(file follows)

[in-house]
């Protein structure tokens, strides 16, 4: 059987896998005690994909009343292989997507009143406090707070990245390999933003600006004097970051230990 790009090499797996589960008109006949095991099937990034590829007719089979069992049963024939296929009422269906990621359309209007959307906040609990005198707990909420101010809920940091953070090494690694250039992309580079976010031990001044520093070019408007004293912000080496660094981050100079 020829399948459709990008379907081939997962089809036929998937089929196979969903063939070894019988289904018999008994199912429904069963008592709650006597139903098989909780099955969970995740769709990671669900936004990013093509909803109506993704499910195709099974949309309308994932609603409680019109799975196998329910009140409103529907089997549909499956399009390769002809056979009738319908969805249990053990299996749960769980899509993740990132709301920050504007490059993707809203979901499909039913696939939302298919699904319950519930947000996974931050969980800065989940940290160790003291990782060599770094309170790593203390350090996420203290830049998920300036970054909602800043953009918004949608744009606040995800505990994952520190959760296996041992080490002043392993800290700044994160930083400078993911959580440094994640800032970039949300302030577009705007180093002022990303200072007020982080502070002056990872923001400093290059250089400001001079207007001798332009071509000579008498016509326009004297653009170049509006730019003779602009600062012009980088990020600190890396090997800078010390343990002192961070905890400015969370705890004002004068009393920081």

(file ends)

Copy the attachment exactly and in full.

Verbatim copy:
[in-house]
């Protein structure tokens, strides 16, 4: 059987896998005690994909009343292989997507009143406090707070990245390999933003600006004097970051230990 790009090499797996589960008109006949095991099937990034590829007719089979069992049963024939296929009422269906990621359309209007959307906040609990005198707990909420101010809920940091953070090494690694250039992309580079976010031990001044520093070019408007004293912000080496660094981050100079 020829399948459709990008379907081939997962089809036929998937089929196979969903063939070894019988289904018999008994199912429904069963008592709650006597139903098989909780099955969970995740769709990671669900936004990013093509909803109506993704499910195709099974949309309308994932609603409680019109799975196998329910009140409103529907089997549909499956399009390769002809056979009738319908969805249990053990299996749960769980899509993740990132709301920050504007490059993707809203979901499909039913696939939302298919699904319950519930947000996974931050969980800065989940940290160790003291990782060599770094309170790593203390350090996420203290830049998920300036970054909602800043953009918004949608744009606040995800505990994952520190959760296996041992080490002043392993800290700044994160930083400078993911959580440094994640800032970039949300302030577009705007180093002022990303200072007020982080502070002056990872923001400093290059250089400001001079207007001798332009071509000579008498016509326009004297653009170049509006730019003779602009600062012009980088990020600190890396090997800078010390343990002192961070905890400015969370705890004002004068009393920081």